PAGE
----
Somebody blundered here. On the morning of the 25th a corps of engineers and sharp-shooters crossed over the space between the lines, and without the loss of a single man, captured the enemy’s works, including Fort Steadman, together with a large number of prisoners. The main body of our army followed and took possession of the works and then lay down and waited until the enemy could reinforce their lines, and still waited until they came upon us in front and by flank in numbers so great that they could not be counted …. I have always been able to find some sort of excuse for failures, but in this instance I stand to-day as I did on that day, and unhesitatingly say, “Somebody blundered.”
There is a longer account in the history of the Fifty-sixth NC. The writer places the 56th on the far left end of the line, with Fort Stedman to their right, but makes no mention of any attack. Instead:
The morning wore on, with the enemy paying us their respects both with infantry and distant artillery on our left, and shelling from a point to our right. The men who had charged through Plymouth before breakfast, were not to be idle spectators, for the rest of the day of the drama in which we had acted only the first scene. So Major Graham prepared to wheel to the left and charge in the rear the fort on the City Point road. It was supported by a Michigan Brigade, commanded by Colonel Ely…and they had shown no disposition to get out of our way, or let us alone. At the same time we are in the range of a fort on the south and another on the north bank of the Appomattox river to our left, who are displaying a spirit of rivalry in their attentions to us. Before our assault can be delivered against our nearest foe, a solid column of blue appears upon the rising ground to our front and right.
Seems pretty clear to me that Captain Dixon was right – somebody blundered. Two brigades that might have made the difference at either Fort McGilvery or Fort Friend sat idle until too late, then were decimated for no reason. Was this the fault of General Ransom, who commanded both brigades, or General Gordon, who was nearby at Fort Stedman?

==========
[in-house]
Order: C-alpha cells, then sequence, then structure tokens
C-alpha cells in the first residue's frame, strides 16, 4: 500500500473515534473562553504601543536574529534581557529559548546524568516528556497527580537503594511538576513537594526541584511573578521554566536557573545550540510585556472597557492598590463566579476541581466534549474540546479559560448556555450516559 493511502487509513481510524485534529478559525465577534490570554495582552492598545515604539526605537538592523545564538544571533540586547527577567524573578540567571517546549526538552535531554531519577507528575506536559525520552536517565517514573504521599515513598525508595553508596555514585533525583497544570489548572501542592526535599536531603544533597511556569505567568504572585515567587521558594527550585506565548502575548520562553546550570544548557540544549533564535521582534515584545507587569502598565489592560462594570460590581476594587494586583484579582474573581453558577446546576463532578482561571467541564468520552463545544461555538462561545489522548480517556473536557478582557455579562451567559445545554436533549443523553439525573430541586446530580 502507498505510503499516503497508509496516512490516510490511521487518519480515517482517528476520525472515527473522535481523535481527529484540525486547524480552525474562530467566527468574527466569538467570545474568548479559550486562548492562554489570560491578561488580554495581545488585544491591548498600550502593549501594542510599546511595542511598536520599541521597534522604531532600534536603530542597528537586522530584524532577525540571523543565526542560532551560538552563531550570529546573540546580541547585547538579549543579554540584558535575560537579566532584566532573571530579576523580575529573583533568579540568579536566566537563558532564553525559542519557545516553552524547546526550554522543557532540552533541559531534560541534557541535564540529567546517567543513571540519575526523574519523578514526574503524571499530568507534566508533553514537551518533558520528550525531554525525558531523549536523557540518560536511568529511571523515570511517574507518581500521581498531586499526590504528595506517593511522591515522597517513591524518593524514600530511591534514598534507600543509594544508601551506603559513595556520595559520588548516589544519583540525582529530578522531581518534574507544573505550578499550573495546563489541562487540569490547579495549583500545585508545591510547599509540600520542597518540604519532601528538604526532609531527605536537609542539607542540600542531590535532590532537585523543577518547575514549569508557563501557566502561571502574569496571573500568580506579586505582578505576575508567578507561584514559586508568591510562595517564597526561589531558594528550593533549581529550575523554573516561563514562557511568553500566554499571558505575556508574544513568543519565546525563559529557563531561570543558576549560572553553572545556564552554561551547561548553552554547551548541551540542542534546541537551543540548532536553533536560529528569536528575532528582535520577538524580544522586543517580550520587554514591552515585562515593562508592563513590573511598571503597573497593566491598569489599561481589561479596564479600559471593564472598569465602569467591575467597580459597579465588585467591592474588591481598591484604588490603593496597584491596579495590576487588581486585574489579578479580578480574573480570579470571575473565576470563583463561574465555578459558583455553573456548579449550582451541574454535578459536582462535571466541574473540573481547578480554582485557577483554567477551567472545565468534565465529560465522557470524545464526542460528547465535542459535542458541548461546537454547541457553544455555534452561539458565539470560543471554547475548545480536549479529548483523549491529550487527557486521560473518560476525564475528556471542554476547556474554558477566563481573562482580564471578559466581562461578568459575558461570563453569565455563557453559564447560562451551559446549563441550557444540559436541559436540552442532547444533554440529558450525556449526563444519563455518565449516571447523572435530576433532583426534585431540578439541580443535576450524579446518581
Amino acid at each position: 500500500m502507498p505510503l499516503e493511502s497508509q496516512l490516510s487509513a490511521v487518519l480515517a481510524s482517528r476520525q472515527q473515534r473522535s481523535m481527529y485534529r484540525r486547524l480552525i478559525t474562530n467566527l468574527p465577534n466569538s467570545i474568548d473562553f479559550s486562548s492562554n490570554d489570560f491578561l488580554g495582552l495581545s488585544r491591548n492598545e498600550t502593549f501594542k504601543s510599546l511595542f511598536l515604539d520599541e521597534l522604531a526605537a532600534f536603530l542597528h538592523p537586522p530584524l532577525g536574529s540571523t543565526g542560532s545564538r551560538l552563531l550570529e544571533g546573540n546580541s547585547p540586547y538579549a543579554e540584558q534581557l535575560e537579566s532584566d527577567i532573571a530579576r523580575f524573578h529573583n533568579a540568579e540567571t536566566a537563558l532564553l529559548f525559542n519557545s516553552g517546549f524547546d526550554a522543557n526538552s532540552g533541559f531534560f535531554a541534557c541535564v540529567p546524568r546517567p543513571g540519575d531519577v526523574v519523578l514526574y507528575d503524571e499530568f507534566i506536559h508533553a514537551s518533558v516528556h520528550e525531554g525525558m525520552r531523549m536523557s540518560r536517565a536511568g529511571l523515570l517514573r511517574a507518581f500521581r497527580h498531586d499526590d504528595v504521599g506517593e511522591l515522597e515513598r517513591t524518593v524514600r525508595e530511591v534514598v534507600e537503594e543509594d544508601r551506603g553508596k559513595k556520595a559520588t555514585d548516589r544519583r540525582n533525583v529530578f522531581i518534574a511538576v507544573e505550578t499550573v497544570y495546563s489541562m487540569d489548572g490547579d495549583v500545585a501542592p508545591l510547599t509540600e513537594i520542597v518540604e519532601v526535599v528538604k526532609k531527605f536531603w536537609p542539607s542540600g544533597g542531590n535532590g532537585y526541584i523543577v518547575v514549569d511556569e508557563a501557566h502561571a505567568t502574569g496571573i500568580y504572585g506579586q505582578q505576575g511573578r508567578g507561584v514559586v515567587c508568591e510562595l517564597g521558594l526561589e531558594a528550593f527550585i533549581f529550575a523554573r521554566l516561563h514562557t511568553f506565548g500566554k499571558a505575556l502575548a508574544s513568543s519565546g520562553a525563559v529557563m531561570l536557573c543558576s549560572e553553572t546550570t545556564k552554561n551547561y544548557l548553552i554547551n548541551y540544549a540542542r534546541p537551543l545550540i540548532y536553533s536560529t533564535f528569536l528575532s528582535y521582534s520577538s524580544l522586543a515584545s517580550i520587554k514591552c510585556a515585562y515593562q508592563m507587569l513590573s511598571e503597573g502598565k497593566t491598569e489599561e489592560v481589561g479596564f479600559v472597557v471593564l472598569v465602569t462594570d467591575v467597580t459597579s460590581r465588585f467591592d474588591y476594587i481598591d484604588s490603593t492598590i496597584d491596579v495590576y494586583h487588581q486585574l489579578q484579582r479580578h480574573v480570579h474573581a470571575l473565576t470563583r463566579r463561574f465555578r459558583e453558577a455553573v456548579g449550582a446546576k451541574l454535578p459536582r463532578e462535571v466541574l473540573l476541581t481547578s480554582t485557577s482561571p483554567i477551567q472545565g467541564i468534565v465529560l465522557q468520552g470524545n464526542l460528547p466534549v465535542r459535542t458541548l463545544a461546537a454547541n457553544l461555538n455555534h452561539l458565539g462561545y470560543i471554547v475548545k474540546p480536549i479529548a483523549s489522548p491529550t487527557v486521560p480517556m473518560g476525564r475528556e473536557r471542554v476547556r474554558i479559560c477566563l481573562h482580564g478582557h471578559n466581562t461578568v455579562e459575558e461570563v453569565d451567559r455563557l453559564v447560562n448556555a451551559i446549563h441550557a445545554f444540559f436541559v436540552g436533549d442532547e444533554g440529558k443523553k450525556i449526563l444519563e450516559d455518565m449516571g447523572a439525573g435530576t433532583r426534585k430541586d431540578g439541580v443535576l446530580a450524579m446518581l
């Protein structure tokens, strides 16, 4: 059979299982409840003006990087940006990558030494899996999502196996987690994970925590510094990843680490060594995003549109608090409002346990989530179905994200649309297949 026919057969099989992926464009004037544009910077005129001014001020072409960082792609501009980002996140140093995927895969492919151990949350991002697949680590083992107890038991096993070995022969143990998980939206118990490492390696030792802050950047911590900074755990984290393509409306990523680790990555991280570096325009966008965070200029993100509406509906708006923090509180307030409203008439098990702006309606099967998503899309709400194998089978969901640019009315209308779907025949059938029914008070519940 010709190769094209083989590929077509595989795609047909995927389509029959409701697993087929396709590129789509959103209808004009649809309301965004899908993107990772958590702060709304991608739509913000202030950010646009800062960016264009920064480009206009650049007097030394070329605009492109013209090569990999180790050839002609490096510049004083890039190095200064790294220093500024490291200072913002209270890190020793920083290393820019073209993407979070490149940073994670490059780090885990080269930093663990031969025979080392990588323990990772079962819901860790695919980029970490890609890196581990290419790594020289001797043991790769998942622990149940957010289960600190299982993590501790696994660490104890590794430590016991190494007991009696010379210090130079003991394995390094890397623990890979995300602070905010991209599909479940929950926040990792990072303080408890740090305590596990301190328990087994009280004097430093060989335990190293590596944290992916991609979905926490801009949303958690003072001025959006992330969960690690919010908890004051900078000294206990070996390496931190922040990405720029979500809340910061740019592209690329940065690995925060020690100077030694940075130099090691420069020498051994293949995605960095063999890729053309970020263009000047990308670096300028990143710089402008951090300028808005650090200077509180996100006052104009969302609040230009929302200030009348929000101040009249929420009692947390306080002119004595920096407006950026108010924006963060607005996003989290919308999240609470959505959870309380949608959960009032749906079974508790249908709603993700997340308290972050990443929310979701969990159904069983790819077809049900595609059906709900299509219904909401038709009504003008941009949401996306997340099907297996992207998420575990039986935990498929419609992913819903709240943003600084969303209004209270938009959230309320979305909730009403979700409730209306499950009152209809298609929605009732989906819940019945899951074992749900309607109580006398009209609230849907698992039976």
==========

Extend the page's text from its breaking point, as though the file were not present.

I can see some revisions are in order in the next edition of my book, although I’d like to see some soldier accounts first.
The other question is the strength of Ransom’s brigade. The history of the 56th NC says “Nearly one-half of the Confederate loss to-day fell on Ransom’s Brigade, Colonel Rutledge reporting 1,364 lost out of his 2,300.” The Blue & Gray article uses this figure, which seems high to me. Few Confederate brigades this late in the war were this strong. The history of the 49th NC gives Ransom’s casualties as 700 men, which if losses were 50% would mean that the brigade was about 14-1500 men, which seems more realistic. The nearest contemporary report, that of General Richard Anderson, estimated losses as “above 1,200 in the two brigades” (i.e. Ransom and Wallace), which would imply a strength of 2500-3000 for both. An alternative attempt to reconcile these seemingly contradictory figures is that Rutledge’s report combined the two brigades, as Anderson did. Thus the combined strength of both Ransom and Wallace would be 2,300 and their combined casualties 1,364. Ransom’s losses would be 700 and Wallace’s 664.
By comparison, Grimes’ division lost 478 men and Evans’ 531. Walker’s were probably similar. Estimating 1500 casualties for Second Corps and 1364 for Ransom/Wallace totals 2864, which is almost exactly the 2681 estimated by Phisterer, and does show that Ransom suffered disproportionately and did account for almost half the Confederate casualties.